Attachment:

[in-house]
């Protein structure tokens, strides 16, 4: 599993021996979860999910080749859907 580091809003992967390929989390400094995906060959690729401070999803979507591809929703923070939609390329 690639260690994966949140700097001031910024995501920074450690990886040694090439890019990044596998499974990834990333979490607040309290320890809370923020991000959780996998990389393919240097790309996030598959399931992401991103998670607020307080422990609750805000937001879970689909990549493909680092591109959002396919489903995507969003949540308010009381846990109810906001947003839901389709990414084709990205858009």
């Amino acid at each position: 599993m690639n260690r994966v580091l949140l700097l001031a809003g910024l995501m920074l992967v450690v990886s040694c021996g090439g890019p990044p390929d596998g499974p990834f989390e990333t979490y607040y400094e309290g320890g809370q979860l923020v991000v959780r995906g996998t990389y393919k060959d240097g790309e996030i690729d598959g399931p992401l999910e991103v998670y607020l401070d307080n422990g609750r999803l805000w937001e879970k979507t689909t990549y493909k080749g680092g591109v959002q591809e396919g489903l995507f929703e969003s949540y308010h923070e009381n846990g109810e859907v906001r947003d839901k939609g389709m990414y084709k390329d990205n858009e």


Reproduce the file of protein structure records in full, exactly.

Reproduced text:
[in-house]
């Protein structure tokens, strides 16, 4: 599993021996979860999910080749859907 580091809003992967390929989390400094995906060959690729401070999803979507591809929703923070939609390329 690639260690994966949140700097001031910024995501920074450690990886040694090439890019990044596998499974990834990333979490607040309290320890809370923020991000959780996998990389393919240097790309996030598959399931992401991103998670607020307080422990609750805000937001879970689909990549493909680092591109959002396919489903995507969003949540308010009381846990109810906001947003839901389709990414084709990205858009």
């Amino acid at each position: 599993m690639n260690r994966v580091l949140l700097l001031a809003g910024l995501m920074l992967v450690v990886s040694c021996g090439g890019p990044p390929d596998g499974p990834f989390e990333t979490y607040y400094e309290g320890g809370q979860l923020v991000v959780r995906g996998t990389y393919k060959d240097g790309e996030i690729d598959g399931p992401l999910e991103v998670y607020l401070d307080n422990g609750r999803l805000w937001e879970k979507t689909t990549y493909k080749g680092g591109v959002q591809e396919g489903l995507f929703e969003s949540y308010h923070e009381n846990g109810e859907v906001r947003d839901k939609g389709m990414y084709k390329d990205n858009e």